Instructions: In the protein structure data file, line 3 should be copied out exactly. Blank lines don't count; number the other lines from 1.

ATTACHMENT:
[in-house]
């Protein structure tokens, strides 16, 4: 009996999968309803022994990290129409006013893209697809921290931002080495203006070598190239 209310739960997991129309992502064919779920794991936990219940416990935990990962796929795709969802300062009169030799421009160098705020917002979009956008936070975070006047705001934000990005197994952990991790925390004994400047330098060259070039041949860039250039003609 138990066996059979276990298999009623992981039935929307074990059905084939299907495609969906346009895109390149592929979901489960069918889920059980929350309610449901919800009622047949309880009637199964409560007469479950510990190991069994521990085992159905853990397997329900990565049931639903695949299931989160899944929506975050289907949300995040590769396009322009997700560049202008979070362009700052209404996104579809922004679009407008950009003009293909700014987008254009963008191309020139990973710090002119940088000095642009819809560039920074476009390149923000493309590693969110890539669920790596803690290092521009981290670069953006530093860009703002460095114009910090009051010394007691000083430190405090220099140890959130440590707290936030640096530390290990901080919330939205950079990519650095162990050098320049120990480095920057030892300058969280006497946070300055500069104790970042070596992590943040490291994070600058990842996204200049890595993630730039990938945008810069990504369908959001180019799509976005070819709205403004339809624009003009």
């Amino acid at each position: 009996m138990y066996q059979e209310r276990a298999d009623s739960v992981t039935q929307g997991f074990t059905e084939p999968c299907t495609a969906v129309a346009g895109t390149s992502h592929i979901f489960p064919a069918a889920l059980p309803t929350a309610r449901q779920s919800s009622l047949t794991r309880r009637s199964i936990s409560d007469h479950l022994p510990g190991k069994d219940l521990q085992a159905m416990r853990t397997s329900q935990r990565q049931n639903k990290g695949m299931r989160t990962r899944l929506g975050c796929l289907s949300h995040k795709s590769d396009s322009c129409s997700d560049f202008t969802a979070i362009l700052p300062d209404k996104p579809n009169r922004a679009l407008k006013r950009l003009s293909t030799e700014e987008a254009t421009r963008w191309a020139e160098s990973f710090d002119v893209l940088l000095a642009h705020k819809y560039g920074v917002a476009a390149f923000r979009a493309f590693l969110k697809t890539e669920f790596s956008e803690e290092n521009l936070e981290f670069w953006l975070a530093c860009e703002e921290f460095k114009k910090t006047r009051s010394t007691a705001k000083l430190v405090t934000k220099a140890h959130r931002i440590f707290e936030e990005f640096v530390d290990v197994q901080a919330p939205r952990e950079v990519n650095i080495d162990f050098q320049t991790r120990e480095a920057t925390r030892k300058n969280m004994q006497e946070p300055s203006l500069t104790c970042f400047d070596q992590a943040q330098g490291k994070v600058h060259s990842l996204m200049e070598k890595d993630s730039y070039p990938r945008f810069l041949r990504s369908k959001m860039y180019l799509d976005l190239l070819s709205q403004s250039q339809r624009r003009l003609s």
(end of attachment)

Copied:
């Amino acid at each position: 009996m138990y066996q059979e209310r276990a298999d009623s739960v992981t039935q929307g997991f074990t059905e084939p999968c299907t495609a969906v129309a346009g895109t390149s992502h592929i979901f489960p064919a069918a889920l059980p309803t929350a309610r449901q779920s919800s009622l047949t794991r309880r009637s199964i936990s409560d007469h479950l022994p510990g190991k069994d219940l521990q085992a159905m416990r853990t397997s329900q935990r990565q049931n639903k990290g695949m299931r989160t990962r899944l929506g975050c796929l289907s949300h995040k795709s590769d396009s322009c129409s997700d560049f202008t969802a979070i362009l700052p300062d209404k996104p579809n009169r922004a679009l407008k006013r950009l003009s293909t030799e700014e987008a254009t421009r963008w191309a020139e160098s990973f710090d002119v893209l940088l000095a642009h705020k819809y560039g920074v917002a476009a390149f923000r979009a493309f590693l969110k697809t890539e669920f790596s956008e803690e290092n521009l936070e981290f670069w953006l975070a530093c860009e703002e921290f460095k114009k910090t006047r009051s010394t007691a705001k000083l430190v405090t934000k220099a140890h959130r931002i440590f707290e936030e990005f640096v530390d290990v197994q901080a919330p939205r952990e950079v990519n650095i080495d162990f050098q320049t991790r120990e480095a920057t925390r030892k300058n969280m004994q006497e946070p300055s203006l500069t104790c970042f400047d070596q992590a943040q330098g490291k994070v600058h060259s990842l996204m200049e070598k890595d993630s730039y070039p990938r945008f810069l041949r990504s369908k959001m860039y180019l799509d976005l190239l070819s709205q403004s250039q339809r624009r003009l003609s």